Histopathologic lesions closely resemble those characteristic of human patients with ARVC/D [30-32]. Most distinguishing is substantial replacement of RV cardiac myocytes by adipose or fibrous tissue which occur in two patterns: a fatty form in approximately two-thirds and a fibro-fatty form in approximately one-third of cases .
The fatty form is characterized by diffusely distributed, multifocal regions of adipose cell replacement within the RV wall and trabeculae, extending from epicardium toward endocardium, in association with tiny patchy fibrosis (Fig. 8.5). The fibro-fatty form consists of focal or diffuse regions of adipose cell replacement associated with extensive areas of replacement fibrosis (Fig. 8.6). Both
Fig. 8.6 • Histopathology of RV wall from an 8-year-old male boxer dog with sustained ventricular tachycardia (180bpm), syncope,and sudden death. a,Low power photomicrograph. Diffuse myocardial loss associated with adipose tissue and replacement-type fibrosis representative of the fibro-fatty form of ARVC/D was present in the subepicardium and mid-mural wall,(trichrome Heidenhain stain,magnification x3) b, Surviving, atrophic myocytes surrounded by, and interspersed within, fat and patchy fibrous replacement tissue (trichrome Heidenhain stain, magnification x25); c, Myocarditis characterized by patchy, mononuclear cellular inflammatory infiltrate (CD45RO) (magnification x40). d, Brown-staining TUNEL-positive apoptotic myocyte nuclei (magnification x40). From  with permission the fatty and fibro-fatty forms are characterized by surviving myocytes embedded within regions of fibrous tissue. In ARVC/D dogs, mean percentage of area of RV fat did not differ significantly between anterolateral (46.7±19.7%) and infundibular (45.2±12.2%) sites, but was lower in the posterior wall (29.2±18.9%) (p<0.008). Replacement of RV myocardium by fat was diffuse (involving >2 regions) in 70% of affected dogs, and segmental in the remaining 30% .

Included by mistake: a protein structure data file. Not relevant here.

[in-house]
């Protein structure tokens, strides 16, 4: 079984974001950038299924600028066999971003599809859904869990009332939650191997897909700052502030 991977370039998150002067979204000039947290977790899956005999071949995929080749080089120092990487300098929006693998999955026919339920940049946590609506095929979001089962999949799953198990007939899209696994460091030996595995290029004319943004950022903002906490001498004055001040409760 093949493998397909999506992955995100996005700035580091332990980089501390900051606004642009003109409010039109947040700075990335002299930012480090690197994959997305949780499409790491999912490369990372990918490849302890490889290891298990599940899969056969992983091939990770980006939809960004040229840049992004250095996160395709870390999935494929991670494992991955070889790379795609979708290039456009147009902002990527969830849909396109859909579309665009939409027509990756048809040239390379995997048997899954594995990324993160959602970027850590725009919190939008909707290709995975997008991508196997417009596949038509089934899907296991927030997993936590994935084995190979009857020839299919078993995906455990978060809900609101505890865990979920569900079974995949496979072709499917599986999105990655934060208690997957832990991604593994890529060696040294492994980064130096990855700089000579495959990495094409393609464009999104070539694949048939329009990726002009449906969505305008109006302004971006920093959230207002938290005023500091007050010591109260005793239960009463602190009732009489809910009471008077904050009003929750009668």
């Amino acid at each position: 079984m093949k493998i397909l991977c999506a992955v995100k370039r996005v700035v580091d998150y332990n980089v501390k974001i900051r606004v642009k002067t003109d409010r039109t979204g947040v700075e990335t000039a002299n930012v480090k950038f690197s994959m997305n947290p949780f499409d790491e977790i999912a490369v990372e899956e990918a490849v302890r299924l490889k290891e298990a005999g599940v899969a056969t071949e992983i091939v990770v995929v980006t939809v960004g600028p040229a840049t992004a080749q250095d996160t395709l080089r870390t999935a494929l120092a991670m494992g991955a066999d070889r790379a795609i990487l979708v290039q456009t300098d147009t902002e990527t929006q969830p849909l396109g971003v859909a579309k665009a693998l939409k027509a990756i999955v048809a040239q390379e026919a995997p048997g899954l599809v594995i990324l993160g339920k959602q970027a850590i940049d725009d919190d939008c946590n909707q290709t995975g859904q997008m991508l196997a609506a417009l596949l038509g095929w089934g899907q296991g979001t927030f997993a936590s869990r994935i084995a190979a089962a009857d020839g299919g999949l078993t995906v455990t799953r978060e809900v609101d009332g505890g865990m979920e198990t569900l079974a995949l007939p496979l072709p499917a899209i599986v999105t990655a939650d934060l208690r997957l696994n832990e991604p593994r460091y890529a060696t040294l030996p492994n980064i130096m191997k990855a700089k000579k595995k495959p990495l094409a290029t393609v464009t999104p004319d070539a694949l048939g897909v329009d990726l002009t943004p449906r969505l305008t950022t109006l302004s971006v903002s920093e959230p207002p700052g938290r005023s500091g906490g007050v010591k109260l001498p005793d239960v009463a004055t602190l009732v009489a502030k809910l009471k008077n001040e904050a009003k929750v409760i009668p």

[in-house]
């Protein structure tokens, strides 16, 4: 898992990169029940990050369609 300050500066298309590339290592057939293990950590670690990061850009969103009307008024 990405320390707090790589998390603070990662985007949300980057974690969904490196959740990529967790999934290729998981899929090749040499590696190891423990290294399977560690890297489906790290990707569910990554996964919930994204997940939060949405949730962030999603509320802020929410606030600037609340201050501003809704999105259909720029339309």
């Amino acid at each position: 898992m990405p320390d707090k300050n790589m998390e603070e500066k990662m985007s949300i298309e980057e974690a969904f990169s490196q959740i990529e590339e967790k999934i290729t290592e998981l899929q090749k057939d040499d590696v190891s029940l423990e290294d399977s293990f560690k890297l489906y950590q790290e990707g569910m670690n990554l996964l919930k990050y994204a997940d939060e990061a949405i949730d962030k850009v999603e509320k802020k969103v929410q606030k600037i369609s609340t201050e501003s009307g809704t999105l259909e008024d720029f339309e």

LV lesions may be present in up to half of ARVC/D hearts and consisted largely of focal, fibrous tissue replacement with some mild fatty tissue replacement. In left or right atrial walls, approximately one-third of ARVC/D boxer dogs display myocyte loss with fatty or fibro-fatty replacement . Myxomatous degeneration of the mitral valve leaflets can occur as a normal aging change in older dogs.
Myocarditis characterized by focal or multifocal T-lymphocytic infiltrates (CD45, CD45RO, and CD43 positive) and associated with myocyte death, has been identified in the RV of almost two-thirds of ARVC/D boxer dogs. Myocarditis is often present in the LV free wall and in the atria. Myocyte apop-tosis has been identified in 39% of ARVC/D hearts. In boxer dogs with ARVC/D that died suddenly there was a significantly greater percent of dogs with myocarditis (9/9; 100%) vs. those who did not die suddenly (7/14; 50%; p=0.04). The fibrofatty form was also more prominent in dogs with (6/9; 67%) than in those without sudden cardiac death (2/14; 14%) (p=0.02).
Was this article helpful?